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Coronavirus

Egyptians celebrate a more normal Ramadan despite COVID-19 worries

Published: Updated:

Egyptians are celebrating the start of the Islamic holy month of Ramadan in more normal conditions despite concerns about a rise in coronavirus cases and a possible third wave of infections.

Last year, cafes and restaurants were only open for take-away, mosques were shut and a night-time curfew was in place. This year, restaurants are operating again and mosques are open for prayers, though physical distancing and hygiene rules are meant to be observed.

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Ahead of the beginning of Ramadan on Tuesday, residents packed streets and markets in the capital Cairo, shopping for colorful Ramadan lanterns and sweets, many not wearing masks.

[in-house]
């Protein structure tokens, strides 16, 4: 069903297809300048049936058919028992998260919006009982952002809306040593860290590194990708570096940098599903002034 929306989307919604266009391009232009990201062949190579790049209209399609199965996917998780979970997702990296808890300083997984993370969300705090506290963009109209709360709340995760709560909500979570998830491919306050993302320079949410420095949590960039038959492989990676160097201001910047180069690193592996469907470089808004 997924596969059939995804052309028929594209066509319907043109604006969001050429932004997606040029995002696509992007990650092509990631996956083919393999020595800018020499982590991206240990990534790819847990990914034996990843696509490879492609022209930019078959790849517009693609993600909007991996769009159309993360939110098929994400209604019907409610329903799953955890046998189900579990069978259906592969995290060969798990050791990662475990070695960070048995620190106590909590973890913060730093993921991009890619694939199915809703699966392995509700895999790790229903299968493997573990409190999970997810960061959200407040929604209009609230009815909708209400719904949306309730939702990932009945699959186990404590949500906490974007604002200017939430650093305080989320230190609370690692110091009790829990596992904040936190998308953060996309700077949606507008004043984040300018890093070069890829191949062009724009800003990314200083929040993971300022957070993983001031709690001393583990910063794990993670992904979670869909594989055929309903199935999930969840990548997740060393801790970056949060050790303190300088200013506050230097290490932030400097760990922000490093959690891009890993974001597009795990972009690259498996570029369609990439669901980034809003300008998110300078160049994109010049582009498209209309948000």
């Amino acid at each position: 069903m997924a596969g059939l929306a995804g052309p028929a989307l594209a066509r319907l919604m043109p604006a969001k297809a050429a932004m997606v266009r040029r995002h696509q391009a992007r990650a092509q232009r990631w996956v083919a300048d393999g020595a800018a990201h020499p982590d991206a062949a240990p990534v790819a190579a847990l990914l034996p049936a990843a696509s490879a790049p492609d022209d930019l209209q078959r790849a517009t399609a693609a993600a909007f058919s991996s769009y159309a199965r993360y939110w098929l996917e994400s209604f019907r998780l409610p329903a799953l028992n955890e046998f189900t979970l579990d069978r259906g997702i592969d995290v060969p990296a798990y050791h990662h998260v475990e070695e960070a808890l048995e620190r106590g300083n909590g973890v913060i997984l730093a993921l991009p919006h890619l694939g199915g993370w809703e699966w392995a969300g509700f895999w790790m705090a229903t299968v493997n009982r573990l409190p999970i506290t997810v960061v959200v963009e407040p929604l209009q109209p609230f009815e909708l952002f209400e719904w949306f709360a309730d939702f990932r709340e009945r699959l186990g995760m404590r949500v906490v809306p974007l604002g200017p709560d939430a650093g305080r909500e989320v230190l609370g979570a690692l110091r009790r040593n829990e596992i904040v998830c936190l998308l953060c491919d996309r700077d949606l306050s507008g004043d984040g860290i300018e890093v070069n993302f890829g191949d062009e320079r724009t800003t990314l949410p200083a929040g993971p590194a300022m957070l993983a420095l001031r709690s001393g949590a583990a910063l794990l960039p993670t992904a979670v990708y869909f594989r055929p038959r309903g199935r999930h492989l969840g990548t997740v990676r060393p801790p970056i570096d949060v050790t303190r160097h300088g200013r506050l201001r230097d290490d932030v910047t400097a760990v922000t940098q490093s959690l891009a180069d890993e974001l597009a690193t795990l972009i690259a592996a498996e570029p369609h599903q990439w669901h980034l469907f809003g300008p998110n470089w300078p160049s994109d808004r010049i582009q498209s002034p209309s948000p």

“There is a stark difference between this year and last year,” said one shopper, Amira Karim. “This year, I can feel Ramadan.”

Egypt has so far recorded 211,307 confirmed coronavirus cases, including 12,487 deaths.

COVID-19 infections confirmed by the government have increased in recent weeks, rising above 800 confirmed daily cases ahead of Ramadan. Officials have urged people to take precautions to guard against a possible third wave of infections.

Experts say official numbers likely only reflect a small fraction of COVID-19 cases in Egypt due to relatively limited testing and the non-inclusion of private test results.

The government is rolling out a vaccination campaign but has so far received limited supplies of the Sinopharm vaccine from China and AstraZeneca vaccine through the COVAX facility.

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